With investors, traders, analysts and pundits focused on the chaos in the White House, and the daily barrage of escalating geopolitical and social news, whether terrorist attacks in Europe or clashes in inner America, the market is finally starting to notice as Friday's last hour sell-off demonstrated. And yet, according to one of the best minds on Wall Street today, Citi's Matt King, what traders should be far more concerned about, is not who is in the Oval Office or how bombastic the war of words between the US and North Korea may be on any given day, but rather what central banks are preparing to unleash in the coming months. To underscore this, two weeks ago, King made a stark warning when he summarized that we are now more reliant on central banks banks holding markets together than ever before:
"with asset prices displaying a high degree of correlation with central bank liquidity additions in recent years, that feedback loop makes the economy, upon which both corporate profitability and bank net interest margins depend, more reliant on central banks holding markets together than almost ever before. That delicate balance may well be sustained for the time being. But with central banks beginning to move, however gingerly, towards an exit, is it really worth chasing the last few bp of spread from here?"
One week later, he followed up with what was arguably his magnum opus on why the market is far too complacent about the threat to risk assets from the upcoming rounds of balance sheet normalization, summarized best in the following charts, showing the correlation between central bank asset purchases and the returns across global stock markets. The unspoken, if all too familiar, message was that riskier financial assets, such as credit and equities, have been artificially boosted by central bank actions, actions which are soon coming to an end whether voluntarily in the case of the Fed, or because the central bank is simply running out of eligible bonds to monetize, in the case of the ECB and BOJ.
In short, King is worried the global market is about to enter another tantrum.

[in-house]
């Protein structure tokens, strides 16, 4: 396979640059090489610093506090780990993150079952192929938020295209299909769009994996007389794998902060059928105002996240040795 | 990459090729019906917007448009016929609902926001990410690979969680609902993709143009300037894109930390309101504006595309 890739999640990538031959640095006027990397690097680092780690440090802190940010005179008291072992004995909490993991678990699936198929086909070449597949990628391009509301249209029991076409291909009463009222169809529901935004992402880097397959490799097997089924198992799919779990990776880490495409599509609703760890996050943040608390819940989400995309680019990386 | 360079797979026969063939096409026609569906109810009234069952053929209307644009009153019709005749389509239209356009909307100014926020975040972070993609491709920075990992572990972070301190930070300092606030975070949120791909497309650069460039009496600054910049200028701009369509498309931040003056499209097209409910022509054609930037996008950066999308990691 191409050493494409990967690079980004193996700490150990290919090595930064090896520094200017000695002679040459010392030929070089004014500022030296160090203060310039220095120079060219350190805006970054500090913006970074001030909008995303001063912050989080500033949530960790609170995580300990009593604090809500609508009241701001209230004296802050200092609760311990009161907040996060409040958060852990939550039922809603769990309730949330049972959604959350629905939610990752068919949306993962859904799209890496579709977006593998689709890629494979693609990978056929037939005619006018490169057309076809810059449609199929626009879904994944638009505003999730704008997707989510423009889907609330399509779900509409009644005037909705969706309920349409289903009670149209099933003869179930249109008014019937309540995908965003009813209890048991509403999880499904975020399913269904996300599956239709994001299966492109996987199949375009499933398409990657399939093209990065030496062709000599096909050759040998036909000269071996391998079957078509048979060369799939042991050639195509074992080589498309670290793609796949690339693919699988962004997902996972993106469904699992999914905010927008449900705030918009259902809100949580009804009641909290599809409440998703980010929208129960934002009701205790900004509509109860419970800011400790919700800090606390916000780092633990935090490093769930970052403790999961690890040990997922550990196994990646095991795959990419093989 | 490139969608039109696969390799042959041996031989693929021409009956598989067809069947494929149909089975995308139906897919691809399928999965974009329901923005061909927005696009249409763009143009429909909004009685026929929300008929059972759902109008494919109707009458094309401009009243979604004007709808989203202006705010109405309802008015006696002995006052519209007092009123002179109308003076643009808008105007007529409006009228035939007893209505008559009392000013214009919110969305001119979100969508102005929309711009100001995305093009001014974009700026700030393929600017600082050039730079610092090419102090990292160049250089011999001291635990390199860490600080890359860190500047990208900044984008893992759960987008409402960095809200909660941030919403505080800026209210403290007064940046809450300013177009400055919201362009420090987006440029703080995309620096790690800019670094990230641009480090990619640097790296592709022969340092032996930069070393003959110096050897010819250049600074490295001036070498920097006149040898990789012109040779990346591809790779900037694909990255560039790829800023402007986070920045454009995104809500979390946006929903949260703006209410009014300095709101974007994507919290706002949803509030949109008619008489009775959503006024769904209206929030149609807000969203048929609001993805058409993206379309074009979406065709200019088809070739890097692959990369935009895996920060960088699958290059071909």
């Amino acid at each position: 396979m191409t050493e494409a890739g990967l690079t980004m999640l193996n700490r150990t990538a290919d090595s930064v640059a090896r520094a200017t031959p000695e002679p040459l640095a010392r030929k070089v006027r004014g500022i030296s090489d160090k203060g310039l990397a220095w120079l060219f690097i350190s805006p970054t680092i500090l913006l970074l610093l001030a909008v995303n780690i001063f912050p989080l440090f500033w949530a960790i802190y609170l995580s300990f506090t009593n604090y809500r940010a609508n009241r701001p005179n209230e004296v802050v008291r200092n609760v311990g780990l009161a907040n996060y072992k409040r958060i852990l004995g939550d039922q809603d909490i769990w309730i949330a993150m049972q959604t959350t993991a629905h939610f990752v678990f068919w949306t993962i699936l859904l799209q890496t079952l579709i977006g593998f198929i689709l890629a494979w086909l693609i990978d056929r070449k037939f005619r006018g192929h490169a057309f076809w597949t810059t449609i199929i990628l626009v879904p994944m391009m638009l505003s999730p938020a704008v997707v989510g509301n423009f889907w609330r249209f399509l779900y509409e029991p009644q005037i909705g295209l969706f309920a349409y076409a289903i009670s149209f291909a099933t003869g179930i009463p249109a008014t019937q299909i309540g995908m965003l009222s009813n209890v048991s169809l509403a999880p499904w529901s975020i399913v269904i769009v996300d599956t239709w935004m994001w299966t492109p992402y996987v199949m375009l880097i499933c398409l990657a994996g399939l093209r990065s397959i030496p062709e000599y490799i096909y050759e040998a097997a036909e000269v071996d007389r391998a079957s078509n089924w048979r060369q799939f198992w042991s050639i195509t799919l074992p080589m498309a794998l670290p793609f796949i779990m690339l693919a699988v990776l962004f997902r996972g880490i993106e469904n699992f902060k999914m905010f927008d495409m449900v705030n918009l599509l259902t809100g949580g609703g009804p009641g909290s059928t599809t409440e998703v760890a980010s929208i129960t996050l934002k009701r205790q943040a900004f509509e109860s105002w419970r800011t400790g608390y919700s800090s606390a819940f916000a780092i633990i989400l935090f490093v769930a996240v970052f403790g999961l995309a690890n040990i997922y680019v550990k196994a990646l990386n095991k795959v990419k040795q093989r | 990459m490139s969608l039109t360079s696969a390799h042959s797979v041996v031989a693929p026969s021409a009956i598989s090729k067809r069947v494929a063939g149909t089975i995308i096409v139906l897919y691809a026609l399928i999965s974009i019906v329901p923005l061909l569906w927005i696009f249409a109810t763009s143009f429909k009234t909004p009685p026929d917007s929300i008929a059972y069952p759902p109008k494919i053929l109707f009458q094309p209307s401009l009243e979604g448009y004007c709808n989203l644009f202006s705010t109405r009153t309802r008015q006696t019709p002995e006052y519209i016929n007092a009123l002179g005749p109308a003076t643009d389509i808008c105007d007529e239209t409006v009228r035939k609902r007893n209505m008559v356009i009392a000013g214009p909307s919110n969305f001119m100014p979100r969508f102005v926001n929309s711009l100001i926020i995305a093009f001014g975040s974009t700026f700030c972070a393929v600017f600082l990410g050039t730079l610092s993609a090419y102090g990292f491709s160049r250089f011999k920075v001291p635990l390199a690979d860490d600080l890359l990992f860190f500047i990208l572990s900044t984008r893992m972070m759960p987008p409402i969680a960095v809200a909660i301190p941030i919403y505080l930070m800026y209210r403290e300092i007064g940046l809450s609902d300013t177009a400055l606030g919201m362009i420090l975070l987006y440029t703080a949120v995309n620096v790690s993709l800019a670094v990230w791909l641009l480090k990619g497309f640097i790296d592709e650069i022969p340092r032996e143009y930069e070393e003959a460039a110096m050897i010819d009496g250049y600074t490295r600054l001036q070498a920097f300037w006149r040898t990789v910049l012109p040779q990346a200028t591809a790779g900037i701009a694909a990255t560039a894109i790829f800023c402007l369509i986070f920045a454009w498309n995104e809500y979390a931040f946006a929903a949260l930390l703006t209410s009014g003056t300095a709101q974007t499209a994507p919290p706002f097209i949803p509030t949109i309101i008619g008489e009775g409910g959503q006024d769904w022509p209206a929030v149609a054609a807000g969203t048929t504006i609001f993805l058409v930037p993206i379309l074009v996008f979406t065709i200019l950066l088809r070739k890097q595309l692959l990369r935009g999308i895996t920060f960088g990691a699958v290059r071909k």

Is he right?
To answer that question, another Citi strategist, Robert Buckland, admitting that "we are (always) worried", takes a look at where we currently stand in the business cycle as represented by Citi's Credit/Equity clock popularized also by Matt King in previous years.
For those unfamiliar, here is a summary of the various phases of the business cycle clock:
- Phase 1: Debt Reduction – Buy Credit, Sell Equities
Our clock starts as the credit bear market ends. Spreads turn down as companies repair balance sheets, often through deeply discounted share issues. This dilution, along with continued pressure on profits, keeps equity prices falling. For the present cycle, this phase began in December 2008 and ended in March 2009. Global equities fell another 21% even as US spreads tightened.
- Phase 2: Profits Grow Faster Than Debt – Buy Credit, Buy Equities
The equity bull market begins as economic indicators stabilise and profits recover. The credit bull market continues as improving cashflows strengthen company balance sheets. It’s all-round risk-on. This is usually the longest phase of the cycle. This began in March 2009, and according to most Wall Street analysts, is the phase we find ourselves in right now. Equity and credit investors both do well in this phase.
- Phase 3: Debt Grows Faster Than Profits – Sell Credit, Buy Equities
This is when credit and equities decouple again. Spreads turn upwards as fixed income investors become increasingly worried about deteriorating balance sheets. But equity markets keep rallying as EPS rise. Share prices are also boosted by the effects of higher corporate leverage, often in the form of share buybacks or M&A. This is the time to favour equities over credit.